Drink spiking

Plastic cups full of drink
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This resource has undergone expert review.





What is drink spiking?

When someone adds alcohol or another drug to a person’s drink, without their knowledge or consent, then the drink is “spiked”. Research has found that adding extra alcohol to someone’s drink is the most common form of drink spiking. Reasons for why someone may spike another person’s drink include: to have ‘fun’ or play a joke, to cause harm, or to sexually assault someone. Drink spiking in all forms is illegal. Adding something to someone else’s drink, even if the drink isn’t consumed, can result in being fined or jailed. 

Regardless of the reason, drink spiking can cause serious harm to the victim.

Symptoms of drink spiking

The symptoms someone might show after consuming a spiked drink include:

  • Feeling nauseous.
  • Feeling drowsy (tired), dizzy, and/or faint.
  • Feeling drunk (feeling ‘out of it’) after consuming only a few sips of alcohol.
  • Passing out or blacking out.
  • Waking up feeling confused with little to no memory of the events from the previous day. 

If you experience these symptoms, your drink may have been spiked. Even if you are uncertain whether this has happened, it is important to seek help from the emergency department, first aid tent, or a doctor who can assess and manage any substance-related effects.

What to do if a drink is spiked

  • Notify a trusted person, this could be a friend, host, venue staff, or parents.
  • Stay with the affected person and give them bottled water.
  • If you or a friend are experiencing symptoms of drink spiking but aren’t sure whether you’ve had a spiked drink go to the emergency department or doctor to assess and manage any symptoms.
  • Monitor symptoms for at least 24hrs after the incident and go to the emergency department or a doctor to manage any potential harms from the substance used to spike the drink.
  • Contact the police to report the drink spiking incident.
  • If you or your friend have been sexually assaulted or raped from drink spiking, you can find help on the National Sexual Assault, Domes Family Violence counselling service Australia website or call 1800 RESPECT for free telephone counselling. You can also go the emergency deportment, your GP (Doctor) and/or report the incident to Police.

How to avoid drink spiking

Below are some practical strategies that can help to prevent drink spiking, whether you are at someone’s house or in public. Remember that both alcoholic and non-alcoholic drinks can be spiked, so it’s important to be alert even if you’re not drinking alcohol.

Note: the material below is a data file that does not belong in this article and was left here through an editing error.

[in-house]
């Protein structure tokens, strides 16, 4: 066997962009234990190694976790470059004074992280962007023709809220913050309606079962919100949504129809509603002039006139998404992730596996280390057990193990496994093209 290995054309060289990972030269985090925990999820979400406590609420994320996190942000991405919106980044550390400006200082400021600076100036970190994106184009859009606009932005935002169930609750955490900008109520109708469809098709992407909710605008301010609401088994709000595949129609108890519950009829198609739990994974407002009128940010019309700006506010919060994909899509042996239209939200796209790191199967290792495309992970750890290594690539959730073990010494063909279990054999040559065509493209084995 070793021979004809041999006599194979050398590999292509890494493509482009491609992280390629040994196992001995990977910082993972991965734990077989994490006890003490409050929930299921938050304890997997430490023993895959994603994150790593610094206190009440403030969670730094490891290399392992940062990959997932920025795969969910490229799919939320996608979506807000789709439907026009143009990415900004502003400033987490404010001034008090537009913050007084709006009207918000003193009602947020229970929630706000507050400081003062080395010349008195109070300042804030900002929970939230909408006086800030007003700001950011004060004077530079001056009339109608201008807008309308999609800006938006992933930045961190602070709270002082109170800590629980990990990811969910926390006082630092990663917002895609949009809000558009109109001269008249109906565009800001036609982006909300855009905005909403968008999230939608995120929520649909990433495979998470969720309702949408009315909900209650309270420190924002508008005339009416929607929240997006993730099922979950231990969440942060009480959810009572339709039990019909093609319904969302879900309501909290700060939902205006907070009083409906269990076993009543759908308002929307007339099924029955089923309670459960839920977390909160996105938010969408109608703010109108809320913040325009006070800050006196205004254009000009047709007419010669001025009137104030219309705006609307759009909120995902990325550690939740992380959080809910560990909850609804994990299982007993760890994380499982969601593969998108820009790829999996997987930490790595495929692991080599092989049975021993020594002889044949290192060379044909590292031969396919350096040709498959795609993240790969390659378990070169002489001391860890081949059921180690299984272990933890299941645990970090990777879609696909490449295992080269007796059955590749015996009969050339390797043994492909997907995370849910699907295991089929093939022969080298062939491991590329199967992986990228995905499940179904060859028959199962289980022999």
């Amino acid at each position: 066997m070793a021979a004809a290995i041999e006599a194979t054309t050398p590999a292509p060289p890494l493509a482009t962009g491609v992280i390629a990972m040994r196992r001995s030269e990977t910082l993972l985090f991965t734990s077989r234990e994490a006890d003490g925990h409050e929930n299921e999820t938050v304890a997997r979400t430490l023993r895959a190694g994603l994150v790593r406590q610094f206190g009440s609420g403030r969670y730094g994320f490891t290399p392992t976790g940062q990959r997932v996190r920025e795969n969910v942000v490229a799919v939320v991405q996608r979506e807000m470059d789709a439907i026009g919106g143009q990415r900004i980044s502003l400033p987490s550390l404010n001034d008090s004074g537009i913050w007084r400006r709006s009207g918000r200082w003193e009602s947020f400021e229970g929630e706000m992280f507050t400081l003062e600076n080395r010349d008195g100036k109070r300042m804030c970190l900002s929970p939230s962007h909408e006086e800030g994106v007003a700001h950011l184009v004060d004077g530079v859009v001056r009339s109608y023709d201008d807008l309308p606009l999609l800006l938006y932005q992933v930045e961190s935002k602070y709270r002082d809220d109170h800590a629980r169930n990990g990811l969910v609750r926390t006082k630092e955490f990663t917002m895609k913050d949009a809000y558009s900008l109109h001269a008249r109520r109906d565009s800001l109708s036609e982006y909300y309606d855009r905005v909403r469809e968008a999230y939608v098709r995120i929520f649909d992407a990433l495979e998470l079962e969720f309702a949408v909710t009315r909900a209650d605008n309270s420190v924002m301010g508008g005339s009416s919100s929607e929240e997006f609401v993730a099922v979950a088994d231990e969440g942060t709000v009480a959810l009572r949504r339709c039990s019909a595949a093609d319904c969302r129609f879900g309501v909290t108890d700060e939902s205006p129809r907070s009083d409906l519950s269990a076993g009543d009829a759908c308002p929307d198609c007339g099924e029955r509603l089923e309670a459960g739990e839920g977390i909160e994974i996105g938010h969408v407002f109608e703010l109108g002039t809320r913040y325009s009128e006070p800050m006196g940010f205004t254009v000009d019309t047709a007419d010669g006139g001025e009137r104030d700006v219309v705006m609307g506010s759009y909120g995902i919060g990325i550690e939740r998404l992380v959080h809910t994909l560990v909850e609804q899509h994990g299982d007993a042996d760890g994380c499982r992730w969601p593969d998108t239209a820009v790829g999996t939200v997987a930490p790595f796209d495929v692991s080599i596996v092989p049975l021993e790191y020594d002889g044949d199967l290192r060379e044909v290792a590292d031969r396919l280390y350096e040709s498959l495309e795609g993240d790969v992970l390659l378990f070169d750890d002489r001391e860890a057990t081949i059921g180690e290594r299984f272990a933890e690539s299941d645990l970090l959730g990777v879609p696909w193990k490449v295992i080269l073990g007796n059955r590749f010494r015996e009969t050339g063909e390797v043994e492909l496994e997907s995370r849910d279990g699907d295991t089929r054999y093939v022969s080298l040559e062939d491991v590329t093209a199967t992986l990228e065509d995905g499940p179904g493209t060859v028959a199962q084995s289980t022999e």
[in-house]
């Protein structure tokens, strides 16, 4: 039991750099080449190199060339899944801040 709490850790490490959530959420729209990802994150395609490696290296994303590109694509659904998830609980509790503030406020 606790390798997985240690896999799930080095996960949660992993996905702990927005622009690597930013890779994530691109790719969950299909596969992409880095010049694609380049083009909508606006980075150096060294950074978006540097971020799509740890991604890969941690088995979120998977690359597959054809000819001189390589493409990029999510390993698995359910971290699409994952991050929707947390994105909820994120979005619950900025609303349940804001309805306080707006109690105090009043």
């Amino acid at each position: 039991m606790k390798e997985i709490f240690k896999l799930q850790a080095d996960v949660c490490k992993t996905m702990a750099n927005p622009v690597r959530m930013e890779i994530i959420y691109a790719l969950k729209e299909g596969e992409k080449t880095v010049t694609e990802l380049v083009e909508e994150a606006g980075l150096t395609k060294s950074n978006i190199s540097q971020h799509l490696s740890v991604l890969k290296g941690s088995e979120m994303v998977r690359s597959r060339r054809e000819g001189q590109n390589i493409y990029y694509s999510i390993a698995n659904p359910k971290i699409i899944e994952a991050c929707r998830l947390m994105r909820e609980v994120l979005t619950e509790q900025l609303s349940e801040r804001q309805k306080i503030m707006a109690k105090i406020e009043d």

• Do not accept drinks from strangers.
  • Do not leave drinks unattended. If you need to use the bathroom or leave your drink for some reason, leave it with a trusted friend or discard it and only drink from a new one.
  • Buy your own drinks and watch closely as they are being poured.
  • Do not taste or drink another person’s drink.
  • If your drink tastes different or odd, throw it away.
  • If you notice suspicious behaviour tell an adult or venue management immediately.
  • If you see someone spiking a drink, tell the intended victim what you saw and report this to staff or adults at the venue.
  • If you are around people who are joking about spiking someone’s drink, speak up if you feel comfortable and tell them it’s not funny and it can cause serious harm.

Evidence Base

This factsheet was developed following expert review by researchers at the Matilda Centre for Research in Mental Health and Substance Use at the University of Sydney. A full list of sources which informed this factsheet can be seen below.


  1. Swan, S.C., et al., Just a dare or unaware? Outcomes and motives of drugging (“drink spiking”) among students at three college campuses. Psychology of violence, 2017. 7(2): p. 253.
  2. Neame, A., Beyond" drink spiking": Drug and alcohol facilitated sexual assault. 2003: Australian Institute of Family Studies.
  3. Brooks, O., Interpreting young women’s accounts of drink spiking: The need for a gendered understanding of the fear and reality of sexual violence. Sociology, 2014. 48(2): p. 300-316.
  4. Brooks, O., ‘Guys! Stop doing it!’: young women's adoption and rejection of safety advice when socializing in bars, pubs and clubs. The British Journal of Criminology, 2011. 51(4): p. 635-651.
  5. Fischer, J.A., et al., Development of guidelines for adults on how to communicate with adolescents about mental health problems and other sensitive topics: a Delphi study. SAGE Open, 2013. 3(4): p. 2158244013516769.
  6. Welsh, C., Harry Potter and the Underage Drinkers: Can We Use This to Talk to Teens about Alcohol? Journal of Child & Adolescent Substance Abuse, 2007. 16(4): p. 119-126.
Page last reviewed: 31/08/2023

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